High Point is quiet in February. Showrooms of living room and dining room sets wait through the season, lit only by light from the window. Signs hang from every lamppost advertising the furniture market: Welcome Taiwan; Welcome Kuwait; Welcome Russia; Welcome Switzerland. The grand hotels and bus terminals are empty.
I parked at one end of downtown and explored by foot. It was early — five o’clock — but I was hungry. The first restaurant I came to was Jimmy’s Pizza. I kept walking, as I was enjoying a warm dusk in a strange town. The second restaurant, four blocks from Jimmy’s and right at the end of the historic strip, was Plaza Caf’. The blue diner stood in the corner of a parking lot, in front of a glowing orange sunset, beneath a white and blue sign. Nothing against Jimmy’s, but I decided to cash my chips at Plaza. That kind of diner flourishes around 5:30 p.m. The Plaza is a homey little diner, where the waitress calls everyone “Friend.” I sat in a booth, near the door, facing the coffee bar and the TV behind it, and took out my latest issue of YES! Weekly. I jotted notes on the diners around me — not many; two silent men, a construction worker picking up an order and an old couple — and my dinner. I ate a comfort-food countryfried steak, with minced coleslaw, gooey caramel yams, okra poppers and buttered sesame seed toast. The $7 meal came with fresh-brewed sweet tea — I watched as the waitress mixed in half a pound of sugar. As soon as I demolished the large plate of food, I felt sorry that the meal was over. Plaza Caf’ would be a good place to hang around. Or rather, it’d be a good place to visit regularly, every Wednesday night, or every Sunday after church. Can one appreciate a neighborhood restaurant while just passing through? Glumly, I ordered a slice of cheesecake. But as fate would have it, I was forced to leave Plaza Caf’ and come back a second time. It was around six, and the waitress had just brought out a white and yellow fluffy cube of cheesecake, when I realized I didn’t have any cash. I asked if the restaurant took credit cards, and they did not. So I left my jacket, notebook and cheesecake, and walked out to find an ATM. There was a Wachovia near where I parked the car. I walked in the cold up those still, empty streets, darker now. On the far side of town, Jimmy’s Pizza was packed with its own crowd. I got some money and returned, back to my haven for the evening. Twenty-five minutes later, I entered the warm Plaza Caf’. “Hi, Friend,” the waitress said, smiling, looking up from a conversation with a woman in a booth. “I didn’t realize you were walking! It’s a good thing I didn’t tell you to go that way,” she said, pointing south, “That’s a bad neighborhood.” They were waiting for me. So was the cheesecake. Since the intermission of my meal, the white and yellow fluff had hardened and expanded. I ate it anyway. The cake was immense and delicious.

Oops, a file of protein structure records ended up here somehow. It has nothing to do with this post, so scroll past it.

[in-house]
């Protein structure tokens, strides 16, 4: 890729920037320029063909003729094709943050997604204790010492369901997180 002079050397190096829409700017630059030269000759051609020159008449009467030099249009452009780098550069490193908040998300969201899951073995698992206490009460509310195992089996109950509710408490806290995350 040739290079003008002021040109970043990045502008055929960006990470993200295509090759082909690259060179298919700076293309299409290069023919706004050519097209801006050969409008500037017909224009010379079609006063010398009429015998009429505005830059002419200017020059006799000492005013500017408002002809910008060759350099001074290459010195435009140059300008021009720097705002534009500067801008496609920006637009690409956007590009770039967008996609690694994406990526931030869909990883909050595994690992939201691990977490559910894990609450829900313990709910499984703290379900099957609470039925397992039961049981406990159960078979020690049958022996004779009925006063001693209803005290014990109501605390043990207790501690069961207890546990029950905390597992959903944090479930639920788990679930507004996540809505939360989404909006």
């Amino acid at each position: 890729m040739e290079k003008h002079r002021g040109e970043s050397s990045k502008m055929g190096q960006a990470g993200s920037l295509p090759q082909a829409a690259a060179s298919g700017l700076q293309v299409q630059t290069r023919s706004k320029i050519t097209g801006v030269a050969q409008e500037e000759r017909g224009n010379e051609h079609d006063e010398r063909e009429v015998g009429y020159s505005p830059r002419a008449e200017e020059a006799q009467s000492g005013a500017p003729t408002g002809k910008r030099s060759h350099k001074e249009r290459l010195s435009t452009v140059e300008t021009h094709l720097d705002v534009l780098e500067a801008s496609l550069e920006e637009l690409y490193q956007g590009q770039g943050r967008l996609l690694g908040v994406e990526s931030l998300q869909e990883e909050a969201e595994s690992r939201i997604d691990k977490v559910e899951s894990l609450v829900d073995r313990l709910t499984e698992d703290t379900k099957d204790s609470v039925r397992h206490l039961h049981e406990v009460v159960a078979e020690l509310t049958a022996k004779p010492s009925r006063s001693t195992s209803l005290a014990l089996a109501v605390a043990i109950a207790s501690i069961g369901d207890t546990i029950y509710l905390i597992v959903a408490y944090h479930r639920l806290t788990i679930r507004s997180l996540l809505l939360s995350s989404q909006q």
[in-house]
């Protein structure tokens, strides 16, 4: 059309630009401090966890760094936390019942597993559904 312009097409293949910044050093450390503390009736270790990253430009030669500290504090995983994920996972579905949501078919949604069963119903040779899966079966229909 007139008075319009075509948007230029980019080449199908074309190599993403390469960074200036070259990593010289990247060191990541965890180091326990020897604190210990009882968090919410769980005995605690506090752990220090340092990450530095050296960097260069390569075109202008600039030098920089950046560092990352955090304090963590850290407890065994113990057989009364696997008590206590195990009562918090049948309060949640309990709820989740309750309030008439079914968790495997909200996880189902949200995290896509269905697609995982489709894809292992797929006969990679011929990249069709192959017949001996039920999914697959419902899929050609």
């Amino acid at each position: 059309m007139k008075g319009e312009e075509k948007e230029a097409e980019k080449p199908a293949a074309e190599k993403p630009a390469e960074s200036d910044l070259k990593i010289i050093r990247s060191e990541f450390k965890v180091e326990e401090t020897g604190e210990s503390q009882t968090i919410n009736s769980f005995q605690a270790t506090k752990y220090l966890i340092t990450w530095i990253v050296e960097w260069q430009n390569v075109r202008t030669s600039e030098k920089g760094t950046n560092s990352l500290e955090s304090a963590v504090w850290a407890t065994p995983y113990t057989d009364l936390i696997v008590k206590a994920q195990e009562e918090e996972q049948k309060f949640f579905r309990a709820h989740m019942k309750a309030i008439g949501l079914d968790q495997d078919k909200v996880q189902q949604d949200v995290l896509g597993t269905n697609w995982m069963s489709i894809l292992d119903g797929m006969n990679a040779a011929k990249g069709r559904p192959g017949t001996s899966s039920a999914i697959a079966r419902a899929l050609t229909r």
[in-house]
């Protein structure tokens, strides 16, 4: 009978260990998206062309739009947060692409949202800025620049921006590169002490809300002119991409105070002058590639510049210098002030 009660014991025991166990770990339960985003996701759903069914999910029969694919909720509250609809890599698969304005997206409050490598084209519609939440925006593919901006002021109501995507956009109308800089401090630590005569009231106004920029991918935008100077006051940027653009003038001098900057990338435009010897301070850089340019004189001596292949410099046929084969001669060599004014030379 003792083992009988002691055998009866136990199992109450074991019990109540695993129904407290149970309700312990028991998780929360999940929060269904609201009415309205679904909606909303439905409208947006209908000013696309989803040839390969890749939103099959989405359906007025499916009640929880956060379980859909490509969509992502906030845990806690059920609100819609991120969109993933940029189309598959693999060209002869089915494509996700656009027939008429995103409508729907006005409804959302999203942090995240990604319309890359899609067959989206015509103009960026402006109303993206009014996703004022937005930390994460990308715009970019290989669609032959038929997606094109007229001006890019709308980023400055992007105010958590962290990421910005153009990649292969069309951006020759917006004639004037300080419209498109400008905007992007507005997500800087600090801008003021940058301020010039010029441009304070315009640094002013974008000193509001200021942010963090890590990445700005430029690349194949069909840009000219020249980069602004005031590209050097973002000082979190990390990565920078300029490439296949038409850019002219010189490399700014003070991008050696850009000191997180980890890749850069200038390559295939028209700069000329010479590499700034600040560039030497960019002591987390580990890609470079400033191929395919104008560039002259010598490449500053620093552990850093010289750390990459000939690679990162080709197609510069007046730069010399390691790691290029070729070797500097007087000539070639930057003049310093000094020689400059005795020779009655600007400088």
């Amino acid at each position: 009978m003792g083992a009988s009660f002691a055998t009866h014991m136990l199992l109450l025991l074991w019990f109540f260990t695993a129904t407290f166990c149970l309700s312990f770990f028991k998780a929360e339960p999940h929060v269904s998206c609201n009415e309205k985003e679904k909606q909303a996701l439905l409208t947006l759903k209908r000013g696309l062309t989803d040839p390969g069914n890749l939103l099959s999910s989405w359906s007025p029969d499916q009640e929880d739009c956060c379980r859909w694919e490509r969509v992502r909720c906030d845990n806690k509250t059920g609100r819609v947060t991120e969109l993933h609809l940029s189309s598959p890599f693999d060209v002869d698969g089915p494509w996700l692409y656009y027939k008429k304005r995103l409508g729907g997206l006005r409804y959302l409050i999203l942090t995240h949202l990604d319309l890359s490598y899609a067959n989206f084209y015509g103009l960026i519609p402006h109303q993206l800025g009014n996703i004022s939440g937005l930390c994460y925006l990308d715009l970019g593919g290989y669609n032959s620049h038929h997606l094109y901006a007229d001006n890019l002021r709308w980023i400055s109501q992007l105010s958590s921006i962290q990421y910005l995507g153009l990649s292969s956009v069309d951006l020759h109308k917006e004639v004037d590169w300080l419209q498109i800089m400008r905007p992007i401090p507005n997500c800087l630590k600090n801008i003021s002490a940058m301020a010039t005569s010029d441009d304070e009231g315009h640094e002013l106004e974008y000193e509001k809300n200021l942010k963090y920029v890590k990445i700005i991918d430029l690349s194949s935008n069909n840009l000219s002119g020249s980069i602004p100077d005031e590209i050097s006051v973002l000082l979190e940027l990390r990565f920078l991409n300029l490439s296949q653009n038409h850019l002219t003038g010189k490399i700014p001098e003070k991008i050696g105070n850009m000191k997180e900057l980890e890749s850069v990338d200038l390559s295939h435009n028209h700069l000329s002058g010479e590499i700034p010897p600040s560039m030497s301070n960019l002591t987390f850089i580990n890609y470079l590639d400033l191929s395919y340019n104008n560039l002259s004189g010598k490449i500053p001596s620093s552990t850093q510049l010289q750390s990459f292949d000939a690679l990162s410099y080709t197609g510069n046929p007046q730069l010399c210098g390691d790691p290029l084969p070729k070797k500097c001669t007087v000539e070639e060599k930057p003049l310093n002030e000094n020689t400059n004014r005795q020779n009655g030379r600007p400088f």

The Plaza Caf’ 336 S. Main St. High Point; 336.886.5271
High Point’s Plaza Caf’ (below) offers no-frills Southern cooking. in a non-descript locale. Right:Country-fried steak with gravy, okra poppers, yams, slaw and a slice ofwhite toast. Also: Sweet tea. (photo by Gus Lubin)